By Andrew Osmond.
The Kyoto Animation TV series Violet Evergarden was broadcast in Japan in 2017, and was released internationally on Netflix the next year. This film sequel, subtitled Eternity and the Auto Memory Doll, has a very sad distinction. It was Kyoto Animation’s last work to be completed before the murderous arson attack on the studio in July 2019, which killed 36 staff members. But it will not be the last animation made by Kyoto Animation, and it has the ethos which makes the studio’s work live on.
The film assumes broad familiarity with the Violet Evergarden series, though you’d only need to see the first few episodes to be up to speed. Like many of the TV episodes, the film is a largely self-contained story, or arguably a pair of stories, one after another, with a clear link between them. Like many of Kyoto Animation’s works, it’s a very gentle anime. Violet Evergarden is set in a world recovering from war – a war in which the title character was traumatically involved, and parts of the TV series showed Violet’s memories of the conflict. The war is referenced in the film too, but this is a quiet, character-based drama about characters befriending each other, being kind to each other, and finding happiness through kindness – Kyoto Animation’s philosophy to a T.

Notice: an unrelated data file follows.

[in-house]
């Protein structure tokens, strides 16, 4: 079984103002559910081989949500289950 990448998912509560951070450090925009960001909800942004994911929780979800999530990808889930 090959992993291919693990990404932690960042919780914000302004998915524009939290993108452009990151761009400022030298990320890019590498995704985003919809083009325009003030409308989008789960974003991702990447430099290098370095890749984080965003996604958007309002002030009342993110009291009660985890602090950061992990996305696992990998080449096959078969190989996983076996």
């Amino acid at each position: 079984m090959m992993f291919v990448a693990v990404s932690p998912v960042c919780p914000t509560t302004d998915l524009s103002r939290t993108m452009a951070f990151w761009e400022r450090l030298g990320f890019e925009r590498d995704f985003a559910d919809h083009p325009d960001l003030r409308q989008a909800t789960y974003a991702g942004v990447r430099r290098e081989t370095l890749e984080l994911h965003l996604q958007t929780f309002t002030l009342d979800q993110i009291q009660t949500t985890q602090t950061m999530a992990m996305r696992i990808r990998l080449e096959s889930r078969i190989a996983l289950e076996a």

Like many of the TV stories, the first part of the film involves Violet journeying to a foreign land, to a secluded school for the daughters of aristocrats. She has an unusual task; to help one particular girl become a decorous debutante, trained in posture, etiquette and dancing. The girl, Isabella, is intensely resentful of her teacher, and jealous too. For her, the wide-roaming Violet represents a freedom she can never have. Of course, viewers of the series, in which Violet was shaped and constricted by many influences, know it’s more complex than that; and later Violet will realise she and Isabella had pasts with manys parallels.
This first part of the film will also provoke the most discussion, about what many fans will see as obvious lesbian feelings on Isabella’s part. For some Western viewers, the girls’ boarding school setting is a giveaway in itself. From a Japanese angle, Violet is presented as androgynous in some scenes, especially when she dances “the man’s part” in a lesson with Isabella while other girls look on enviously. It’s a moment which recalls Japan’s stage tradition of Takarazuka musicals, in which some female stars play gorgeous males with legions of female fans. There’s also a palpable echo of one of Takarazuka’s biggest hits, the adaptation of the manga Rose of Versailles, about the French Revolution. The pairing of Violet and Isabella recalls the gallant, beautifully androgynous Lady Oscar and her more vulnerable charge Marie Antoinette.